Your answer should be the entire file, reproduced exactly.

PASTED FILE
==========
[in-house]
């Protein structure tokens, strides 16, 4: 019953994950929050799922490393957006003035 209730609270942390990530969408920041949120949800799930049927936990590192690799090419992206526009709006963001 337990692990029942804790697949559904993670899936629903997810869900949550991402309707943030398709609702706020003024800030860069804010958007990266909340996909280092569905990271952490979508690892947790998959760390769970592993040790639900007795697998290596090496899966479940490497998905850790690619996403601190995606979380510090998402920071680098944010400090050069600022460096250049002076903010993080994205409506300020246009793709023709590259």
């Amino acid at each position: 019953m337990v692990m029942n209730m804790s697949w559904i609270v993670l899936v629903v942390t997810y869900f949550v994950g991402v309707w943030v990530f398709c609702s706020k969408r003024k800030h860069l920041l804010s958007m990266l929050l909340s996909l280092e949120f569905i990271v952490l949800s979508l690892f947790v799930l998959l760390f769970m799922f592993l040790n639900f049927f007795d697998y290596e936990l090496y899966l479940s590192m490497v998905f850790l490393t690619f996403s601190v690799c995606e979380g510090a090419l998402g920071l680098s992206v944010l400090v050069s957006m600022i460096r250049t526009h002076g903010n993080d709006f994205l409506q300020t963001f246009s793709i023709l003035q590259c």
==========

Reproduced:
[in-house]
């Protein structure tokens, strides 16, 4: 019953994950929050799922490393957006003035 209730609270942390990530969408920041949120949800799930049927936990590192690799090419992206526009709006963001 337990692990029942804790697949559904993670899936629903997810869900949550991402309707943030398709609702706020003024800030860069804010958007990266909340996909280092569905990271952490979508690892947790998959760390769970592993040790639900007795697998290596090496899966479940490497998905850790690619996403601190995606979380510090998402920071680098944010400090050069600022460096250049002076903010993080994205409506300020246009793709023709590259």
């Amino acid at each position: 019953m337990v692990m029942n209730m804790s697949w559904i609270v993670l899936v629903v942390t997810y869900f949550v994950g991402v309707w943030v990530f398709c609702s706020k969408r003024k800030h860069l920041l804010s958007m990266l929050l909340s996909l280092e949120f569905i990271v952490l949800s979508l690892f947790v799930l998959l760390f769970m799922f592993l040790n639900f049927f007795d697998y290596e936990l090496y899966l479940s590192m490497v998905f850790l490393t690619f996403s601190v690799c995606e979380g510090a090419l998402g920071l680098s992206v944010l400090v050069s957006m600022i460096r250049t526009h002076g903010n993080d709006f994205l409506q300020t963001f246009s793709i023709l003035q590259c």